Will You Beat The Odds?

My dad was sick. Very sick. Several years ago, he had been diagnosed with cancer.

We had left yet another appointment with a doctor and I was taking him home.

While quietly driving on a winding country road, we passed a large tobacco field. My father looked out the passenger window and suddenly screamed, "I wish it could all go to hell!"

Dad had been a smoker. He had quit well over twenty years ago, but the damage had been done. He now had difficulty breathing and had been using an oxygen machine for eight years.

No longer able to work, my father struggled to do the things you and I take for granted, such as getting out of a chair or going to the bathroom.

What frustrated him the most was not being able to play with his grandchildren.

Eventually, he could not make it up the stairs to his bedroom, so he slept downstairs on the den couch. Before too long, they replaced the couch with a hospital bed. A Hospice nurse was there now too.

One day Mom was in the kitchen. All of a sudden, she heard Dad gasping for air.

She ran into the den and saw him staring at the ceiling. She yelled, "Breathe, Paul! Breathe!"

The next thing she knew, my dad was gone.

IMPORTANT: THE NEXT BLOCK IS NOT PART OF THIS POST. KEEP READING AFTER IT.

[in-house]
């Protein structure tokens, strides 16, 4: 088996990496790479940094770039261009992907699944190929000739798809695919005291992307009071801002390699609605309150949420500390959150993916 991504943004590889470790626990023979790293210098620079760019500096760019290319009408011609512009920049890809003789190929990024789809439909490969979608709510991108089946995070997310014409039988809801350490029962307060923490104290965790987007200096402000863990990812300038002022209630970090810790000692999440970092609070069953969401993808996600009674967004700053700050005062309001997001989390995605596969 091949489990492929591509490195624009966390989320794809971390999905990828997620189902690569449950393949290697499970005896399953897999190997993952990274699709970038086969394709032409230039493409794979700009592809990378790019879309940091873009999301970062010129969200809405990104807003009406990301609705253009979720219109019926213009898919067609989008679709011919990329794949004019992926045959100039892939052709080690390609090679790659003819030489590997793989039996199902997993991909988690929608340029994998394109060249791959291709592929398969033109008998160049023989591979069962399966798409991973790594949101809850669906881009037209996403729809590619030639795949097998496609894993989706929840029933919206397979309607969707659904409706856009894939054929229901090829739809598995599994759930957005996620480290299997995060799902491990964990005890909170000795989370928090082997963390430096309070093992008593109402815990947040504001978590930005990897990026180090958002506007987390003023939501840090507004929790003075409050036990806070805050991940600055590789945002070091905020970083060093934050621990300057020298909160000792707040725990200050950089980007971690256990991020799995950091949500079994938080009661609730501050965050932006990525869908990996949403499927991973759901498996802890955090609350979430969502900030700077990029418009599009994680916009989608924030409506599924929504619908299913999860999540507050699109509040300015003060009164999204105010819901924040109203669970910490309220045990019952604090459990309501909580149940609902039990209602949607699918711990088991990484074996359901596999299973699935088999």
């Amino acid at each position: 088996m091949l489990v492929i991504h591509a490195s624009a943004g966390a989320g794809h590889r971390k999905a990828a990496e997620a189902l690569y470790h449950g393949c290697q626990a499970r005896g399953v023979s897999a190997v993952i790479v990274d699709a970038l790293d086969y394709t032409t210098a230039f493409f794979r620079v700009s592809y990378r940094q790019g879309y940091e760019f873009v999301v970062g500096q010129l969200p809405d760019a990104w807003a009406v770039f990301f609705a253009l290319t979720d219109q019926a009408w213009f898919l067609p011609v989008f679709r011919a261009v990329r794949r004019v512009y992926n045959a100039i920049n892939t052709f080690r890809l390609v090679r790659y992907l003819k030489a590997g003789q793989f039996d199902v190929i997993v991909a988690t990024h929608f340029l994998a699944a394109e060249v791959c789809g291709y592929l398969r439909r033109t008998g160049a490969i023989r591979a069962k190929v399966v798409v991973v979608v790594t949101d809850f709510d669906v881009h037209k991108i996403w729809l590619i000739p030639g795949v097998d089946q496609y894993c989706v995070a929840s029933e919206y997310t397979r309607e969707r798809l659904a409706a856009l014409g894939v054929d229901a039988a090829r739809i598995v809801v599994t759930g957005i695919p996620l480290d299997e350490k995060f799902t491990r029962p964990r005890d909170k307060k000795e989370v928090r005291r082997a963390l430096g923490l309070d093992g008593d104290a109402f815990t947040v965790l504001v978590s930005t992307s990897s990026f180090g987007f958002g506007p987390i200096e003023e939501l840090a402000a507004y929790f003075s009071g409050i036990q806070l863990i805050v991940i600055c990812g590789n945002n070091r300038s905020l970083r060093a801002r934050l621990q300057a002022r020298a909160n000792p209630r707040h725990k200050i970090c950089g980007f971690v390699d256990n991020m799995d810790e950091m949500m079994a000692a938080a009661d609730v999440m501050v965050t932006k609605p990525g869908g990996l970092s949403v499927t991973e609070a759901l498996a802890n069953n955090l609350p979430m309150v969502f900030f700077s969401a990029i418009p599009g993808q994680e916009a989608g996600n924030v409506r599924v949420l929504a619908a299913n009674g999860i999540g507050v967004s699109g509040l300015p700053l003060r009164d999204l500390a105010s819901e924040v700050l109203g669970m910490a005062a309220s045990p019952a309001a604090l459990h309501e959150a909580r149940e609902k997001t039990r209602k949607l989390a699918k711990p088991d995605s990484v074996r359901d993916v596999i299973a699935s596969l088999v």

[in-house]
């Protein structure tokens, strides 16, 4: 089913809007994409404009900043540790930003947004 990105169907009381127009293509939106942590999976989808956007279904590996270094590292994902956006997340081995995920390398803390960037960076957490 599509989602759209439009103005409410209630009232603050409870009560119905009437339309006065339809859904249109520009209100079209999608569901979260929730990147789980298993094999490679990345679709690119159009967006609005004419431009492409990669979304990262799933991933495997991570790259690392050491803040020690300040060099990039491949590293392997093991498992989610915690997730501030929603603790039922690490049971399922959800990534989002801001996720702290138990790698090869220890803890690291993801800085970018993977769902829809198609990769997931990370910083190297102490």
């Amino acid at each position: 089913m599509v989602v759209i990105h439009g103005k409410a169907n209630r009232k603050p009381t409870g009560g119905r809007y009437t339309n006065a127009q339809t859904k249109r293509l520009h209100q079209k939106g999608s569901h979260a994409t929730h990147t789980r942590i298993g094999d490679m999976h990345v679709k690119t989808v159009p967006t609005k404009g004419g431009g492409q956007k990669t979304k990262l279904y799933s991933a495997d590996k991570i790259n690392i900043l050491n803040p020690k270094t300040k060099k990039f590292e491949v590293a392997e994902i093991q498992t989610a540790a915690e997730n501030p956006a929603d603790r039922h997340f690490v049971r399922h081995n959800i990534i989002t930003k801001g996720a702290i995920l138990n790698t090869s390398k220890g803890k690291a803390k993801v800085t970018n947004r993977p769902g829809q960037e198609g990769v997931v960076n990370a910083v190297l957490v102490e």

Early that evening, I received a phone call from my mother. "I guess you know why I'm calling."

"Why?" I replied, though I already knew the answer.

"Your father has passed away."

After I saw what happened to my dad, who suffered for eight miserable years, I thought to myself, "I don't want to end up like that."

Does that sound like you? Have you ever thought that too?

P.S. After my father died, my mother was left with next to nothing.

I later found out medical bills is the number one reason Americans file for bankruptcy.

Most of the people sent into debt by illness are middle-class workers who are well-educated homeowners. Their health insurance offered little protection.

How about you? Can you afford to be sick?
Paul Eilers is an Independent Member of The AIM Companies™